All types of content providers—including libraries—are acting on the promise of knowledge systems built on linked data. By making data open, it becomes interoperable. By disambiguating and linking data,the user’s experience is a better one. Content is more discoverable and more meaningful by exposing the relationships the data may have in the context of similar or relevant materials. By creating services that rely on linked open data, a more sophisticated information environment is created that better serves user communities in a variety of settings. This day will encompass the following linked data topics:

Keynote Presentation:

  • What is linked open data (LOD)? Differentiating LOD from linked data. What is the vocabulary used? What are some of the emerging tools and technologies?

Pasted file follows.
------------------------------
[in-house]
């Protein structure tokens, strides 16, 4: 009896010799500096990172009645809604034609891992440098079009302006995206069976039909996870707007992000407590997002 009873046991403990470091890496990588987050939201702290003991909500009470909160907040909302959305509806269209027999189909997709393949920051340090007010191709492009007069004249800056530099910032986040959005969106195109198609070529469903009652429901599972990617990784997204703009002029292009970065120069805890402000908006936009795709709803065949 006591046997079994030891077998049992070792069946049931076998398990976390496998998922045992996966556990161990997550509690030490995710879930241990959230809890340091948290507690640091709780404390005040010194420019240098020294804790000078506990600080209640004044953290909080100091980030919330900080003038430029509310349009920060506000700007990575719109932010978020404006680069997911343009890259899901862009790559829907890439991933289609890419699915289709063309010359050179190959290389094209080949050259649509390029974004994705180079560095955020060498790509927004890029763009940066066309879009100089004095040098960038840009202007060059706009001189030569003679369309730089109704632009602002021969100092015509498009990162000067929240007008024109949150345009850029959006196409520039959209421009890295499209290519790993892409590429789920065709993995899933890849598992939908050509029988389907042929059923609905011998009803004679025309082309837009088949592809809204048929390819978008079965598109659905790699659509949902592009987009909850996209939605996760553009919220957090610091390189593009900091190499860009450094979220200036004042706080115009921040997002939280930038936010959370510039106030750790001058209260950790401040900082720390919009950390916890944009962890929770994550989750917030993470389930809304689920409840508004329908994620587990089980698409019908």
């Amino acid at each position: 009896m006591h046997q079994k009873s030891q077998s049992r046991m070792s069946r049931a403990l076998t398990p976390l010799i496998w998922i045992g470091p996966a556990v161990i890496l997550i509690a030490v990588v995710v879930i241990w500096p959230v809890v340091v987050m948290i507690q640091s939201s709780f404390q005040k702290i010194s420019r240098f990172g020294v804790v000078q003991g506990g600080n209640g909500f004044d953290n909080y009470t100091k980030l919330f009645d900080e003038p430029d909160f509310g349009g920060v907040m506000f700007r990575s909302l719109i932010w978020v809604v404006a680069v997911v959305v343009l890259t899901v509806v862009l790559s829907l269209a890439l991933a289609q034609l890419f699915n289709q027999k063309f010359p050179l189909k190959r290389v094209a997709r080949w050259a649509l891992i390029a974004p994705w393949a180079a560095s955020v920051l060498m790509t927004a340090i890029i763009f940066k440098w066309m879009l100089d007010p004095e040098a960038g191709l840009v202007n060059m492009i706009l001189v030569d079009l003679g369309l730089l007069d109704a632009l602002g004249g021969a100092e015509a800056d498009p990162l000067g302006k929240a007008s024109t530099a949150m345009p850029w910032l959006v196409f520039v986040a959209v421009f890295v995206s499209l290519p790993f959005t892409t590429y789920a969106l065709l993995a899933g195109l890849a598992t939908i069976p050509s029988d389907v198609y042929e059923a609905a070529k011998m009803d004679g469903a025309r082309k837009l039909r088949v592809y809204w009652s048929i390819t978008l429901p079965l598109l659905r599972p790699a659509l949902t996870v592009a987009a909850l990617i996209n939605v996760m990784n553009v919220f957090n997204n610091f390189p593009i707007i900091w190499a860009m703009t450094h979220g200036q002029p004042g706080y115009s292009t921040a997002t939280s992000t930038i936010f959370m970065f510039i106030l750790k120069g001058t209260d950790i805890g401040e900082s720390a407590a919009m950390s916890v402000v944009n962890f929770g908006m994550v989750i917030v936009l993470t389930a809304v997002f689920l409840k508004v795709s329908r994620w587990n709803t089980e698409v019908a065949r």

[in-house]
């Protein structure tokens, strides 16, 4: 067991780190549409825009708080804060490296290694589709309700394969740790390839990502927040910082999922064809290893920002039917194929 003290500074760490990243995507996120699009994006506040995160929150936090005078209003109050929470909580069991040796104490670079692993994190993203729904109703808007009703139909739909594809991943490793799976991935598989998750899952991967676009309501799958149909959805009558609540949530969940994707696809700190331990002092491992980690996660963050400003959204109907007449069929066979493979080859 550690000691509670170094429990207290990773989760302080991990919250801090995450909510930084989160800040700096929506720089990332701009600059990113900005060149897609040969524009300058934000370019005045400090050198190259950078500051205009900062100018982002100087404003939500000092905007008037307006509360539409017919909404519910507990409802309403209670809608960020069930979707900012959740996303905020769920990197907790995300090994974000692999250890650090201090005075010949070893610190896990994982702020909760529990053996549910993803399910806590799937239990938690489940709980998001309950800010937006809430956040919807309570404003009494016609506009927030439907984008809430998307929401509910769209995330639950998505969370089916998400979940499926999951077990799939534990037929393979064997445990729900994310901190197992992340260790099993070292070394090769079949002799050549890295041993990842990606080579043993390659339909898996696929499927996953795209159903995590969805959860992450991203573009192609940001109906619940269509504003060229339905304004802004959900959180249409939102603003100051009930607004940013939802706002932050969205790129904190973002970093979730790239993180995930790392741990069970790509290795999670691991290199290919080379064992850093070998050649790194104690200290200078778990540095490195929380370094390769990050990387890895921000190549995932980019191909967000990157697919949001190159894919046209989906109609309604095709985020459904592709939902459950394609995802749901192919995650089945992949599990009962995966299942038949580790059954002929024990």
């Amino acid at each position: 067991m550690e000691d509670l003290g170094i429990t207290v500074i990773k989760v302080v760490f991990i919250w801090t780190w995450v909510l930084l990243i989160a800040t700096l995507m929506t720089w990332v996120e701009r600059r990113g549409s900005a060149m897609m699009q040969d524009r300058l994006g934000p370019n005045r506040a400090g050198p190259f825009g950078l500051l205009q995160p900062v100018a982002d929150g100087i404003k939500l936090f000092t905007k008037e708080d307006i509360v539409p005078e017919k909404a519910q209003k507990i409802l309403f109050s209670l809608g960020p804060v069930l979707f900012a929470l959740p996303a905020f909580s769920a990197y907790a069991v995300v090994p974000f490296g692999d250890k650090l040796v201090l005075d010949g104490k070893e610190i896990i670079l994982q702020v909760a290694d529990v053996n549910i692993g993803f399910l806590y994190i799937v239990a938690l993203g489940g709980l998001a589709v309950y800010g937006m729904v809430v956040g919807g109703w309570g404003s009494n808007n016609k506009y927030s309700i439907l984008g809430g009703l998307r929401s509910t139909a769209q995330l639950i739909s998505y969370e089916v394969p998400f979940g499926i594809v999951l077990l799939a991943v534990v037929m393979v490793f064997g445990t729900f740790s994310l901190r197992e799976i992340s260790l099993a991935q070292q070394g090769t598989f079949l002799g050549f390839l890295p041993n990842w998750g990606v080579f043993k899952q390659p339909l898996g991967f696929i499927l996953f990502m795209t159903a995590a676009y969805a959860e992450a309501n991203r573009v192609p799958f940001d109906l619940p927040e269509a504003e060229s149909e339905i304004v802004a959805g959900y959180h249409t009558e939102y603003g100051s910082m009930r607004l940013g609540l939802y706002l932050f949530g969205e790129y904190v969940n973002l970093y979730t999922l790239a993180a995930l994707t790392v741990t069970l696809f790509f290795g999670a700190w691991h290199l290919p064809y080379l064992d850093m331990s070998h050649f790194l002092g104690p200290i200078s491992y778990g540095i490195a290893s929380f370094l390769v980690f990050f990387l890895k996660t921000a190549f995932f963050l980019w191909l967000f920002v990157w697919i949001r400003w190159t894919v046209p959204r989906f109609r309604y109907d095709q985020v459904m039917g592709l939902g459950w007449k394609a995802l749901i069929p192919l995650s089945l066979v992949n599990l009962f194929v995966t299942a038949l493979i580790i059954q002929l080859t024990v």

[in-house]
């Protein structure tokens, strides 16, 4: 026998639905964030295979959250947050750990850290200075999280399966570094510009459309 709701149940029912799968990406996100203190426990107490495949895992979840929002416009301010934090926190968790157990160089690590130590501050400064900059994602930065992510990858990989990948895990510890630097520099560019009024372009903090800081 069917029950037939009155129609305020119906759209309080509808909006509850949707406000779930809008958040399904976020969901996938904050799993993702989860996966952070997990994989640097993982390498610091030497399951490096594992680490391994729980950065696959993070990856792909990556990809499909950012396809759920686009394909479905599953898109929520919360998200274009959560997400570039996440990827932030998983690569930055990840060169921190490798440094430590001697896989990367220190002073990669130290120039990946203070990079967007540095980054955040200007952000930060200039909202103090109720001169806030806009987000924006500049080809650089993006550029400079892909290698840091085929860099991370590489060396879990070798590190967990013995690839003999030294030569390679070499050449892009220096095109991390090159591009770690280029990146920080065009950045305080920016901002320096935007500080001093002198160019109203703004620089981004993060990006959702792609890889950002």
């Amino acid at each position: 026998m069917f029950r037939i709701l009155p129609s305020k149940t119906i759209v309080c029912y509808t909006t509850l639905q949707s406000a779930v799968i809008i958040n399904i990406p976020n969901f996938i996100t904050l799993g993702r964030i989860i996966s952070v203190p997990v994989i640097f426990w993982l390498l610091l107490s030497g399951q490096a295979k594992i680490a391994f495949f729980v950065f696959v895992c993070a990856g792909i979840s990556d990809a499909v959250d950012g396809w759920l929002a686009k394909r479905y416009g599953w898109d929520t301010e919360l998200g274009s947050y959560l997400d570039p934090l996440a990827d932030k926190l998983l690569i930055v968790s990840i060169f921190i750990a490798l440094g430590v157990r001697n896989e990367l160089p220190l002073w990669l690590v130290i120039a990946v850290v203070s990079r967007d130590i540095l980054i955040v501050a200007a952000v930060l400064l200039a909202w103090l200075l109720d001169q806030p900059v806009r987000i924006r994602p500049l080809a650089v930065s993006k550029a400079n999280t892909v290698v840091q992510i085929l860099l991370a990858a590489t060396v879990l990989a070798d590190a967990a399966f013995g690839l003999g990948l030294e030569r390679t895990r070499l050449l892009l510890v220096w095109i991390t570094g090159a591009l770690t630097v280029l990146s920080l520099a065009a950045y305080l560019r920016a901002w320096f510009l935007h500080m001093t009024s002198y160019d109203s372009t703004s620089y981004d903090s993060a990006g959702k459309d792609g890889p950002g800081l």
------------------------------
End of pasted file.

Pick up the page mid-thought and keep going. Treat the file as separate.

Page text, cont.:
Library Initiatives 

  • Metadata and Discovery
  • Digitized Special Collections

Enhanced Services 

  • Creating Online Engagement
  • Fueling Smart Content, Insightful Systems

Building Materials and Tools

  • Drawing from Government and Cultural Heritage Data
  • Emerging Tools for Creation of Engaging Content

Roundtable Discussion

  • Long Term Future: What’s the 3-5 year outlook?
  • Short Term Needs: What are immediate next steps in the building process of this new information environment?

The promise of linked data—open or closed—is slowly becoming reality. Register to hear experts from the information community discuss how they are shaping that reality.

Agenda & Event Slides

11:00 a.m. – 11:10 a.m. – Introduction
Todd Carpenter, Executive Director, NISO
Jill O'Neill, Director of Professional Development, National Federation of Advanced Information Serivces (NFAIS)

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11:10 a.m. - 12:00 p.m. Keynote Address: Linking Data: What Does It Take to Make It Happen?